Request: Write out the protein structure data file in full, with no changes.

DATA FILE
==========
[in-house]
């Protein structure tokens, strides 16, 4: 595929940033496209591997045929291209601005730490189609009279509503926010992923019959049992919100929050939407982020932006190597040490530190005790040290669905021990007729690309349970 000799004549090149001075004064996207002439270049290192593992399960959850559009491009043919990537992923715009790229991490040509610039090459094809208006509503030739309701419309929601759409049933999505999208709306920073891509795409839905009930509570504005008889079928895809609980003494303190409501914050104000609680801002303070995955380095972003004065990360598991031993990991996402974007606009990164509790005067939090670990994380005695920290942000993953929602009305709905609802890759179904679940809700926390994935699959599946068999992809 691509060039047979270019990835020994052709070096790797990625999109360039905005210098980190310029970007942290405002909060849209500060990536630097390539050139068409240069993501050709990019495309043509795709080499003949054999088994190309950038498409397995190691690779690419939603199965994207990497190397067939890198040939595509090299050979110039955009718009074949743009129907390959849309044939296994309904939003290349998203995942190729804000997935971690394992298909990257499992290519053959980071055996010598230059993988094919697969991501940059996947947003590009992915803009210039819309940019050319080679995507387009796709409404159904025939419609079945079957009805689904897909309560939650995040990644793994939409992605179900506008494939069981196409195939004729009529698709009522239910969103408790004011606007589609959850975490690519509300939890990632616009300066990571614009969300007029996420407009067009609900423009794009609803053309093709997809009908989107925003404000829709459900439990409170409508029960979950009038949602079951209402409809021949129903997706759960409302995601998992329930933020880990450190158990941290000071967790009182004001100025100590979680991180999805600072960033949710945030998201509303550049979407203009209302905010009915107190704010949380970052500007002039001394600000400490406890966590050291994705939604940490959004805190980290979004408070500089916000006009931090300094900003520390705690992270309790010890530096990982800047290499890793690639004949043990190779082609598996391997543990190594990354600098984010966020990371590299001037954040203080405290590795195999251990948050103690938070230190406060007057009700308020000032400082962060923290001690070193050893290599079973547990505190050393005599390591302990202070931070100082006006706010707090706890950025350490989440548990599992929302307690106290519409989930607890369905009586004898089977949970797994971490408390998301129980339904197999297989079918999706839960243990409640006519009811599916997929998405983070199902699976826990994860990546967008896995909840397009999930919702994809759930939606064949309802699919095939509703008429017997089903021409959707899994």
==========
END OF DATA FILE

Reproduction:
[in-house]
């Protein structure tokens, strides 16, 4: 595929940033496209591997045929291209601005730490189609009279509503926010992923019959049992919100929050939407982020932006190597040490530190005790040290669905021990007729690309349970 000799004549090149001075004064996207002439270049290192593992399960959850559009491009043919990537992923715009790229991490040509610039090459094809208006509503030739309701419309929601759409049933999505999208709306920073891509795409839905009930509570504005008889079928895809609980003494303190409501914050104000609680801002303070995955380095972003004065990360598991031993990991996402974007606009990164509790005067939090670990994380005695920290942000993953929602009305709905609802890759179904679940809700926390994935699959599946068999992809 691509060039047979270019990835020994052709070096790797990625999109360039905005210098980190310029970007942290405002909060849209500060990536630097390539050139068409240069993501050709990019495309043509795709080499003949054999088994190309950038498409397995190691690779690419939603199965994207990497190397067939890198040939595509090299050979110039955009718009074949743009129907390959849309044939296994309904939003290349998203995942190729804000997935971690394992298909990257499992290519053959980071055996010598230059993988094919697969991501940059996947947003590009992915803009210039819309940019050319080679995507387009796709409404159904025939419609079945079957009805689904897909309560939650995040990644793994939409992605179900506008494939069981196409195939004729009529698709009522239910969103408790004011606007589609959850975490690519509300939890990632616009300066990571614009969300007029996420407009067009609900423009794009609803053309093709997809009908989107925003404000829709459900439990409170409508029960979950009038949602079951209402409809021949129903997706759960409302995601998992329930933020880990450190158990941290000071967790009182004001100025100590979680991180999805600072960033949710945030998201509303550049979407203009209302905010009915107190704010949380970052500007002039001394600000400490406890966590050291994705939604940490959004805190980290979004408070500089916000006009931090300094900003520390705690992270309790010890530096990982800047290499890793690639004949043990190779082609598996391997543990190594990354600098984010966020990371590299001037954040203080405290590795195999251990948050103690938070230190406060007057009700308020000032400082962060923290001690070193050893290599079973547990505190050393005599390591302990202070931070100082006006706010707090706890950025350490989440548990599992929302307690106290519409989930607890369905009586004898089977949970797994971490408390998301129980339904197999297989079918999706839960243990409640006519009811599916997929998405983070199902699976826990994860990546967008896995909840397009999930919702994809759930939606064949309802699919095939509703008429017997089903021409959707899994």